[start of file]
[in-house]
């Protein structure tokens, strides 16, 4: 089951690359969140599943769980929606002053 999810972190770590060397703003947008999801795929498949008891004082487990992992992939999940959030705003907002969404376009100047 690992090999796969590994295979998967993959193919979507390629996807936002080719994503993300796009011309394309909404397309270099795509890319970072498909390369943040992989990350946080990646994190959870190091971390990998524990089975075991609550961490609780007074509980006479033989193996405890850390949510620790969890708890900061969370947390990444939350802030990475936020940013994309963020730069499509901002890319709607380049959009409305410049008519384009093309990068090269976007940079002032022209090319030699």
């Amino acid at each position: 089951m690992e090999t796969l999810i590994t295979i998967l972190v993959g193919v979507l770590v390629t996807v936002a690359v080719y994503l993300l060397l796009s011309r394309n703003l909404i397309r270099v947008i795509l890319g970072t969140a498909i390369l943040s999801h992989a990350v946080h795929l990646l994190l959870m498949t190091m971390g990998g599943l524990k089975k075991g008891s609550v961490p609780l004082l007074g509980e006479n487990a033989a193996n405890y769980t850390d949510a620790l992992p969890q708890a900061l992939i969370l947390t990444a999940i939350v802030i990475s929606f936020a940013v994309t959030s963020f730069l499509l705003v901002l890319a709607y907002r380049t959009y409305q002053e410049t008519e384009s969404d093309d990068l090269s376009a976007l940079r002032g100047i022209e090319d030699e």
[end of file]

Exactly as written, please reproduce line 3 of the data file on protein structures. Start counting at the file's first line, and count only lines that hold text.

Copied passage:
């Amino acid at each position: 089951m690992e090999t796969l999810i590994t295979i998967l972190v993959g193919v979507l770590v390629t996807v936002a690359v080719y994503l993300l060397l796009s011309r394309n703003l909404i397309r270099v947008i795509l890319g970072t969140a498909i390369l943040s999801h992989a990350v946080h795929l990646l994190l959870m498949t190091m971390g990998g599943l524990k089975k075991g008891s609550v961490p609780l004082l007074g509980e006479n487990a033989a193996n405890y769980t850390d949510a620790l992992p969890q708890a900061l992939i969370l947390t990444a999940i939350v802030i990475s929606f936020a940013v994309t959030s963020f730069l499509l705003v901002l890319a709607y907002r380049t959009y409305q002053e410049t008519e384009s969404d093309d990068l090269s376009a976007l940079r002032g100047i022209e090319d030699e």